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Glasgow Film Festival 2020

25 February 2020 (Glasgow Film Festival)

The Glasgow Film Festival 2020 takes place from 26 February to 8 March. There are lots of foreign language films in the programme, so it's an ideal opportunity to test your skills!

Visit the website for full programme details.

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SCHOLAR Modern Languages tutor sessions

25 February 2020 (SCHOLAR)

SCHOLAR’s next on line tutor sessions with tutor Douglas Angus will be as follows:

  • Monday 2 March at 6pm - Higher Modern languages and will focus on preparing for external assessment of Reading Listening and Directed Writing. There is an associated worksheet available from SCHOLAR, which includes a task learners can attempt in advance
  • Monday 9 March at 6pm - Advanced Higher, looking at preparing for Reading, Listening and Discursive Writing. There will also be a worksheet accompanying the session.

Visit the website for more information and login.

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Cuts to teacher subject advisers could explain declining exam results

23 February 2020 (Brinkwire)

Cuts to subject specialists, advisers and teacher support networks may be the cause of falling exam results, according to a new report.

An analysis of the falling exam pass rates, published on Thursday evening by the Scottish Government, also cites an growing gap in attainment between the richest and poorest pupils in the country.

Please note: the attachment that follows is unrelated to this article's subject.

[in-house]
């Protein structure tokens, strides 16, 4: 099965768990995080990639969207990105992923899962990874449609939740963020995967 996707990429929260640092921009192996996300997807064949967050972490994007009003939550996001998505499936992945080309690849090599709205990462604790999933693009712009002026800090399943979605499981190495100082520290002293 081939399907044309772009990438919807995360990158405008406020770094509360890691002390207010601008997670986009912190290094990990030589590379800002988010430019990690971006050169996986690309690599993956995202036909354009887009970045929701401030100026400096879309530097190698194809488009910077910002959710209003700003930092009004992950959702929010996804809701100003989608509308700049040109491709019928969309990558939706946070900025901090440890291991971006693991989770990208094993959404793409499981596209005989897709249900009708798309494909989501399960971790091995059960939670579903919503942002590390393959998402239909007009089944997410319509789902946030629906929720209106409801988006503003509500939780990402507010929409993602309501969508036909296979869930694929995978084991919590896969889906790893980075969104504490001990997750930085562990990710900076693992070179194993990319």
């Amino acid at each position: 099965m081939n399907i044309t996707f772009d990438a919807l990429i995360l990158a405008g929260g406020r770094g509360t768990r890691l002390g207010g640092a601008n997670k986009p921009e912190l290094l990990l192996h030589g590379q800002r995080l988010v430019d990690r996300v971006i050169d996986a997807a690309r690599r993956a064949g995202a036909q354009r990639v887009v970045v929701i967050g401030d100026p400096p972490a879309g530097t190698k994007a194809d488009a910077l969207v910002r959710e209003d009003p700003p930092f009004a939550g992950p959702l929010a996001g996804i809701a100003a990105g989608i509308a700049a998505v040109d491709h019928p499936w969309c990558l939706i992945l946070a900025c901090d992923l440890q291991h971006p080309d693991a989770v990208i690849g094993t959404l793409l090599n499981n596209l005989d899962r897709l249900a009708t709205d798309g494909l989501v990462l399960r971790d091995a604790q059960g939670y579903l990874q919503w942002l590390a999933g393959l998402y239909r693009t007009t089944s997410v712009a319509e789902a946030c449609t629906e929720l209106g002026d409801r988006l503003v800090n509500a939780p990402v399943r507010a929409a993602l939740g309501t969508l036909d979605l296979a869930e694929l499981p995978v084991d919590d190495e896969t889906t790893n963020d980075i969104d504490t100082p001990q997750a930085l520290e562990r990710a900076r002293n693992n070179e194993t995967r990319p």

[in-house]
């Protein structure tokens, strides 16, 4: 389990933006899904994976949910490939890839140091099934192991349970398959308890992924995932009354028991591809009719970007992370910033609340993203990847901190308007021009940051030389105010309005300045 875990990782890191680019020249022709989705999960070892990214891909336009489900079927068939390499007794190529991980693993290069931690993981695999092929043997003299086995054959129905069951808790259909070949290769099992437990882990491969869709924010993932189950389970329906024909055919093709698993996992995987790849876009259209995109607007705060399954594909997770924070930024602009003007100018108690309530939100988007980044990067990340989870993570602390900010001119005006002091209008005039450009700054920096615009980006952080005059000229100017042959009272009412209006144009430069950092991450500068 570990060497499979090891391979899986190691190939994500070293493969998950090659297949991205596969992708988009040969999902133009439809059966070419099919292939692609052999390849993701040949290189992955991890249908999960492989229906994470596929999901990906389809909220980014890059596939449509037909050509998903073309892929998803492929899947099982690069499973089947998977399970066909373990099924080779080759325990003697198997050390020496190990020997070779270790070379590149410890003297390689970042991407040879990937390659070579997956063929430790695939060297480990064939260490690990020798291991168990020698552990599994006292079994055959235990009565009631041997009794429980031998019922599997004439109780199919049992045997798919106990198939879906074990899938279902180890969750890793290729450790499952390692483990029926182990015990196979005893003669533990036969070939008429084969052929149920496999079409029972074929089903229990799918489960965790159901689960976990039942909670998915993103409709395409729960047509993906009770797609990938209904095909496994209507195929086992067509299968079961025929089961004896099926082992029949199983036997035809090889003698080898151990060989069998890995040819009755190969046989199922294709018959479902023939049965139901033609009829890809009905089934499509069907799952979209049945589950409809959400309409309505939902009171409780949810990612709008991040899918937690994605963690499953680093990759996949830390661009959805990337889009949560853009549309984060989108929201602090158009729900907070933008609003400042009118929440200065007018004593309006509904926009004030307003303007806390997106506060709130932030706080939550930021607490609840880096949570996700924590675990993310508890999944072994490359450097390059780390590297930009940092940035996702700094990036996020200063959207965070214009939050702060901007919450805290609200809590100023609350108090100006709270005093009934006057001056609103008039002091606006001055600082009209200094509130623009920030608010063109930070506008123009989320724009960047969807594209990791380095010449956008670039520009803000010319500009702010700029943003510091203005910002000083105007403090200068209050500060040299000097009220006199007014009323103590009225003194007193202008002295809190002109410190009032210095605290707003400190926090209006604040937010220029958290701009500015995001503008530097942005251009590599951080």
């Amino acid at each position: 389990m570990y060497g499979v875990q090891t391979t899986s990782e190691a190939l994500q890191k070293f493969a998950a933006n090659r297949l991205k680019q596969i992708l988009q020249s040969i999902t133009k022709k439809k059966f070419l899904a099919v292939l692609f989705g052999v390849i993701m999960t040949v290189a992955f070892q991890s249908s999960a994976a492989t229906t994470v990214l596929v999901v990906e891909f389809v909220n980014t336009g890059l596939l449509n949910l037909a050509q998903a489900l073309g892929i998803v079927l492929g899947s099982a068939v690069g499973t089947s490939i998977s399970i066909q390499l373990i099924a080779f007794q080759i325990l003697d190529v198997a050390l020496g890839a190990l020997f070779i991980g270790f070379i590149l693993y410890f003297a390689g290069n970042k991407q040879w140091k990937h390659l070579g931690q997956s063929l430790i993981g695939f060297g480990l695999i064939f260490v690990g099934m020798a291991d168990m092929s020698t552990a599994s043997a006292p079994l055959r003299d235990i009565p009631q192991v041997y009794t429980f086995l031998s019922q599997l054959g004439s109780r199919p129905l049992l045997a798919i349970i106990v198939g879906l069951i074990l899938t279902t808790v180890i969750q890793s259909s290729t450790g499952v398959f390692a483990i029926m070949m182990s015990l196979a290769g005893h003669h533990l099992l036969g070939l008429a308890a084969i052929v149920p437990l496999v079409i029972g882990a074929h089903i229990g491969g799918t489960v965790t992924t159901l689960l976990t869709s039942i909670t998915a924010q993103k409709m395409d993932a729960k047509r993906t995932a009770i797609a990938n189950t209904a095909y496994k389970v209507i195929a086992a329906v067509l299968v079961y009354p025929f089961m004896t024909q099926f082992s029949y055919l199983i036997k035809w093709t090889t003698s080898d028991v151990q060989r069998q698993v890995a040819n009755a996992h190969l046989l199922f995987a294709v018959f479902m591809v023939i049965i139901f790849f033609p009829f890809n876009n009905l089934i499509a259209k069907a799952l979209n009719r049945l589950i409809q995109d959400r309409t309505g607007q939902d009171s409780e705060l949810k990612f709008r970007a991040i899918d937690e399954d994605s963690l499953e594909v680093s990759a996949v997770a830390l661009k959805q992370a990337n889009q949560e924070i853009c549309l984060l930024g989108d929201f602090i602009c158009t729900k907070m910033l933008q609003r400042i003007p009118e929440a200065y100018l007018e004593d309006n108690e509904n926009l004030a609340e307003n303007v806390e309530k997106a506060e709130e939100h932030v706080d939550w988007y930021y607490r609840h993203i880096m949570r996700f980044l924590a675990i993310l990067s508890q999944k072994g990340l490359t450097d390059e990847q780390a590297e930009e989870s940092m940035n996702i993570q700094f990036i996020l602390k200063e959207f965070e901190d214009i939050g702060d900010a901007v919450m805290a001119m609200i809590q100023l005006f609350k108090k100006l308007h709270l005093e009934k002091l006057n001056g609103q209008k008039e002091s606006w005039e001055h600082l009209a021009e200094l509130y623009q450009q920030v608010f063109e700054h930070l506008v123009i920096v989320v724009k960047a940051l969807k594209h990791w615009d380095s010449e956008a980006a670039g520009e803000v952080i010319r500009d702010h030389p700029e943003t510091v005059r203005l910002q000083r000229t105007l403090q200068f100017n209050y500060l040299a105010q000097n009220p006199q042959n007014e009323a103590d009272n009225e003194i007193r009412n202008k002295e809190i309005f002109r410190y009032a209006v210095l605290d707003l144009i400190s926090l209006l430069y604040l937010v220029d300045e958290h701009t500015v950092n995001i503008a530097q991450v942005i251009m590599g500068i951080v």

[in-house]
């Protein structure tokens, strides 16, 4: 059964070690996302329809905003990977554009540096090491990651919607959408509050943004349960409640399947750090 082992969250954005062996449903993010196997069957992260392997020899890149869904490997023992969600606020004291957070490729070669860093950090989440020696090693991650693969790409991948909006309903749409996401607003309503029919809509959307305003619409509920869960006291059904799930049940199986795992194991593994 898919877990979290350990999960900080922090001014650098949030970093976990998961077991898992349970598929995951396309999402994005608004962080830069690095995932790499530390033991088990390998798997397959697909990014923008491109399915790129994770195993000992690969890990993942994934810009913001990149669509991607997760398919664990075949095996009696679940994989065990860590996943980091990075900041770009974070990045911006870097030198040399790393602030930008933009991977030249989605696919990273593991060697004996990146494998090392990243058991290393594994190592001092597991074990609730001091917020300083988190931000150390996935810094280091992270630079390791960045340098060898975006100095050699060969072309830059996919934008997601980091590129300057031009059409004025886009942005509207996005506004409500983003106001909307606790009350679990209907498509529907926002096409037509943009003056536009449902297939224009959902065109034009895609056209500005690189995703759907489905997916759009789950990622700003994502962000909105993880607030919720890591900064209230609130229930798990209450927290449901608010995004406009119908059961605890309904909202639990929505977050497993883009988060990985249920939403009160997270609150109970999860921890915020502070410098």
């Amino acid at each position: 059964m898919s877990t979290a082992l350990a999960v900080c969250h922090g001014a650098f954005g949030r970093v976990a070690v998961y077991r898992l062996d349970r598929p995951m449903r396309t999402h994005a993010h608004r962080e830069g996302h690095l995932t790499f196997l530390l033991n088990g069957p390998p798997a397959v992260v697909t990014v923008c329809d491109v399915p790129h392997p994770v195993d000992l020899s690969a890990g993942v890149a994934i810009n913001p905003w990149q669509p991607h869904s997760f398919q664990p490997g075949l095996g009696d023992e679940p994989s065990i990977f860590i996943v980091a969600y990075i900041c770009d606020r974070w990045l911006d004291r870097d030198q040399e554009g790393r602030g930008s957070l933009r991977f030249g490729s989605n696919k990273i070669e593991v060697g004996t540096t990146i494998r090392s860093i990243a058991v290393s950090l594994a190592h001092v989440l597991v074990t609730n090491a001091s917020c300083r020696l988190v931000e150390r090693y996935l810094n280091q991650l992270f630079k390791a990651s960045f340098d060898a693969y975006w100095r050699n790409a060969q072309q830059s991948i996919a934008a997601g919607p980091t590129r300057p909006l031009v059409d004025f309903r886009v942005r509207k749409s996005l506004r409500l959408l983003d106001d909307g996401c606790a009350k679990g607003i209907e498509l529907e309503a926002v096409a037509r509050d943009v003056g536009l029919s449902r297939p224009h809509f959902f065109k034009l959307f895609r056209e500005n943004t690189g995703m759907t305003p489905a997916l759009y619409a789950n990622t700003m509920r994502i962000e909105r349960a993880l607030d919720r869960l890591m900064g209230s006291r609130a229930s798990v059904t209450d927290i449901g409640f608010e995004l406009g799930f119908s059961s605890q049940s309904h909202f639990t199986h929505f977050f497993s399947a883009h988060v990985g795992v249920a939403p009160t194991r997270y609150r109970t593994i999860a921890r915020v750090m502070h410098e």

Bridging that gap, as well as improving education standards, has long been a key priority for the Scottish Government, which critics now argue they have failed on.

Last night, trade unions and experts spoke out about the contents of the report which had been commissioned by Education Secretary John Swinney last year.

[..] The number of teachers who are specialists in their fields has also declined in the past decade, which has been cited by trade union chiefs as part of the decline in standards.

Figures obtained by the Herald in 2018 show that between 2008 and 2018, the number of subject specialists in secondary schools in Scotland had fallen by 11 per cent overall, with some areas seeing as much as a 44% fall in numbers.

The number of English teachers had fallen by 20% in the decade up to 2018, while the number of French teachers had plummeted by 32%.

German teachers fell by 44%, maths teachers by 15% and general science teachers had declined by 11%.

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Using more than one language matters now more than ever

22 February 2020 (The Big Issue)

Conflict is all too common when intolerant eavesdroppers hear foreign languages being spoken, says Marek Kohn. But multilingualism is here to stay.